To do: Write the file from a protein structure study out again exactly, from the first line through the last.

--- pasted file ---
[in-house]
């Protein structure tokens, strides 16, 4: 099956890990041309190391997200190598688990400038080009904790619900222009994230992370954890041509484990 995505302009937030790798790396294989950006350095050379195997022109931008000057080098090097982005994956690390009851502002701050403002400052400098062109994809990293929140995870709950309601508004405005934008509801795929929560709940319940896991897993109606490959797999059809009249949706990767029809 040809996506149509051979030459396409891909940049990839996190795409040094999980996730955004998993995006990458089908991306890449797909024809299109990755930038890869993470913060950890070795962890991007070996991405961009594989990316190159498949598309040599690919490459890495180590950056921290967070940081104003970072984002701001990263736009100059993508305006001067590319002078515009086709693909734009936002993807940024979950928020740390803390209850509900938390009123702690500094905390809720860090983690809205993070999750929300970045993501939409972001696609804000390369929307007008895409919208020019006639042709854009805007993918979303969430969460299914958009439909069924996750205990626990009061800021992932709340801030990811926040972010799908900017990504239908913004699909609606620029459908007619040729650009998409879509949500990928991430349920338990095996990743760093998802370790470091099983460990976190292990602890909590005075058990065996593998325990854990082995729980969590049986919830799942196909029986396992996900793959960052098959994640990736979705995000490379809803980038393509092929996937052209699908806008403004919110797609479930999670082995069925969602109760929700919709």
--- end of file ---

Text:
[in-house]
């Protein structure tokens, strides 16, 4: 099956890990041309190391997200190598688990400038080009904790619900222009994230992370954890041509484990 995505302009937030790798790396294989950006350095050379195997022109931008000057080098090097982005994956690390009851502002701050403002400052400098062109994809990293929140995870709950309601508004405005934008509801795929929560709940319940896991897993109606490959797999059809009249949706990767029809 040809996506149509051979030459396409891909940049990839996190795409040094999980996730955004998993995006990458089908991306890449797909024809299109990755930038890869993470913060950890070795962890991007070996991405961009594989990316190159498949598309040599690919490459890495180590950056921290967070940081104003970072984002701001990263736009100059993508305006001067590319002078515009086709693909734009936002993807940024979950928020740390803390209850509900938390009123702690500094905390809720860090983690809205993070999750929300970045993501939409972001696609804000390369929307007008895409919208020019006639042709854009805007993918979303969430969460299914958009439909069924996750205990626990009061800021992932709340801030990811926040972010799908900017990504239908913004699909609606620029459908007619040729650009998409879509949500990928991430349920338990095996990743760093998802370790470091099983460990976190292990602890909590005075058990065996593998325990854990082995729980969590049986919830799942196909029986396992996900793959960052098959994640990736979705995000490379809803980038393509092929996937052209699908806008403004919110797609479930999670082995069925969602109760929700919709």